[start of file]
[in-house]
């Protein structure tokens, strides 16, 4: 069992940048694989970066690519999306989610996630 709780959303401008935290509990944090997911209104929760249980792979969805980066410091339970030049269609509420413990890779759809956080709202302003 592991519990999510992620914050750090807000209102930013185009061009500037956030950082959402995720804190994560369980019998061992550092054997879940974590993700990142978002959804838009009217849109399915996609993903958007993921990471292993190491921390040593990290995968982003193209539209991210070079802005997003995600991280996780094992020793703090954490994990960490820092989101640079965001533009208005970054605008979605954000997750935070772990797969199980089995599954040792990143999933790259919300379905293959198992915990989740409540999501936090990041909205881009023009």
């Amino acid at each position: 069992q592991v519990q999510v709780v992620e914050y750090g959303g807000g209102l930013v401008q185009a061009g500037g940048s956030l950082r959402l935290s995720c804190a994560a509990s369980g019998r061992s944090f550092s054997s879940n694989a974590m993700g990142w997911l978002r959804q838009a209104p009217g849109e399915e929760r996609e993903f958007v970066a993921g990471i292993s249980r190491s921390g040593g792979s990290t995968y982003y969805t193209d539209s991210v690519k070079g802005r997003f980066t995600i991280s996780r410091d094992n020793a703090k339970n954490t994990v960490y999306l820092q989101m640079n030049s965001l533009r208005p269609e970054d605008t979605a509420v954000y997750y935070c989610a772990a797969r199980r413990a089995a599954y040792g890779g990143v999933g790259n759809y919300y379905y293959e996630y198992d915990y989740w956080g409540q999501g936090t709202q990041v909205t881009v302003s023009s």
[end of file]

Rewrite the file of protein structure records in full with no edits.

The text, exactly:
[in-house]
């Protein structure tokens, strides 16, 4: 069992940048694989970066690519999306989610996630 709780959303401008935290509990944090997911209104929760249980792979969805980066410091339970030049269609509420413990890779759809956080709202302003 592991519990999510992620914050750090807000209102930013185009061009500037956030950082959402995720804190994560369980019998061992550092054997879940974590993700990142978002959804838009009217849109399915996609993903958007993921990471292993190491921390040593990290995968982003193209539209991210070079802005997003995600991280996780094992020793703090954490994990960490820092989101640079965001533009208005970054605008979605954000997750935070772990797969199980089995599954040792990143999933790259919300379905293959198992915990989740409540999501936090990041909205881009023009």
């Amino acid at each position: 069992q592991v519990q999510v709780v992620e914050y750090g959303g807000g209102l930013v401008q185009a061009g500037g940048s956030l950082r959402l935290s995720c804190a994560a509990s369980g019998r061992s944090f550092s054997s879940n694989a974590m993700g990142w997911l978002r959804q838009a209104p009217g849109e399915e929760r996609e993903f958007v970066a993921g990471i292993s249980r190491s921390g040593g792979s990290t995968y982003y969805t193209d539209s991210v690519k070079g802005r997003f980066t995600i991280s996780r410091d094992n020793a703090k339970n954490t994990v960490y999306l820092q989101m640079n030049s965001l533009r208005p269609e970054d605008t979605a509420v954000y997750y935070c989610a772990a797969r199980r413990a089995a599954y040792g890779g990143v999933g790259n759809y919300y379905y293959e996630y198992d915990y989740w956080g409540q999501g936090t709202q990041v909205t881009v302003s023009s």